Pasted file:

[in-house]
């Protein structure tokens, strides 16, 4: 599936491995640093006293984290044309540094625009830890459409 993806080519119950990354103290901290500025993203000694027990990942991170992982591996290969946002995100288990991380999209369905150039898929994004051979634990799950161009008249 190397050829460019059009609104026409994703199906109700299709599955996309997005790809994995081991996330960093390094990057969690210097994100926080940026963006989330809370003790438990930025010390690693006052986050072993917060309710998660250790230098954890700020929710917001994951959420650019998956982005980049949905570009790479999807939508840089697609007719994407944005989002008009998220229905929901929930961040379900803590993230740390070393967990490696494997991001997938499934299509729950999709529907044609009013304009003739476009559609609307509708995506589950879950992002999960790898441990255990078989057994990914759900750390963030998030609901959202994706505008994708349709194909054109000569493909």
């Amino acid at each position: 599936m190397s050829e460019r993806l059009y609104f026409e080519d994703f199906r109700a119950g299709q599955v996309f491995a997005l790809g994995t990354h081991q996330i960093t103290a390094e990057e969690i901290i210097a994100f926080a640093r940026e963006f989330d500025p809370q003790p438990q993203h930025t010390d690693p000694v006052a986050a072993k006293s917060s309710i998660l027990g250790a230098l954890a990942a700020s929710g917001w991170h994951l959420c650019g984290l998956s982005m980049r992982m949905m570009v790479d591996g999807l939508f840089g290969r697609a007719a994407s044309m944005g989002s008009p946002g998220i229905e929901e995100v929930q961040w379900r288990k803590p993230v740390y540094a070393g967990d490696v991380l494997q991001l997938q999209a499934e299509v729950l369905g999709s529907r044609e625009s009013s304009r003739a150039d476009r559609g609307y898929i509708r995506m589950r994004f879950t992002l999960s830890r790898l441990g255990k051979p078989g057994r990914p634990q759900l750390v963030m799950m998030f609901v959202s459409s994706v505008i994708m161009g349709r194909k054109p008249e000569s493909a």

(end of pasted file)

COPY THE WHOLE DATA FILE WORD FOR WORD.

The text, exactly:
[in-house]
């Protein structure tokens, strides 16, 4: 599936491995640093006293984290044309540094625009830890459409 993806080519119950990354103290901290500025993203000694027990990942991170992982591996290969946002995100288990991380999209369905150039898929994004051979634990799950161009008249 190397050829460019059009609104026409994703199906109700299709599955996309997005790809994995081991996330960093390094990057969690210097994100926080940026963006989330809370003790438990930025010390690693006052986050072993917060309710998660250790230098954890700020929710917001994951959420650019998956982005980049949905570009790479999807939508840089697609007719994407944005989002008009998220229905929901929930961040379900803590993230740390070393967990490696494997991001997938499934299509729950999709529907044609009013304009003739476009559609609307509708995506589950879950992002999960790898441990255990078989057994990914759900750390963030998030609901959202994706505008994708349709194909054109000569493909």
């Amino acid at each position: 599936m190397s050829e460019r993806l059009y609104f026409e080519d994703f199906r109700a119950g299709q599955v996309f491995a997005l790809g994995t990354h081991q996330i960093t103290a390094e990057e969690i901290i210097a994100f926080a640093r940026e963006f989330d500025p809370q003790p438990q993203h930025t010390d690693p000694v006052a986050a072993k006293s917060s309710i998660l027990g250790a230098l954890a990942a700020s929710g917001w991170h994951l959420c650019g984290l998956s982005m980049r992982m949905m570009v790479d591996g999807l939508f840089g290969r697609a007719a994407s044309m944005g989002s008009p946002g998220i229905e929901e995100v929930q961040w379900r288990k803590p993230v740390y540094a070393g967990d490696v991380l494997q991001l997938q999209a499934e299509v729950l369905g999709s529907r044609e625009s009013s304009r003739a150039d476009r559609g609307y898929i509708r995506m589950r994004f879950t992002l999960s830890r790898l441990g255990k051979p078989g057994r990914p634990q759900l750390v963030m799950m998030f609901v959202s459409s994706v505008i994708m161009g349709r194909k054109p008249e000569s493909a």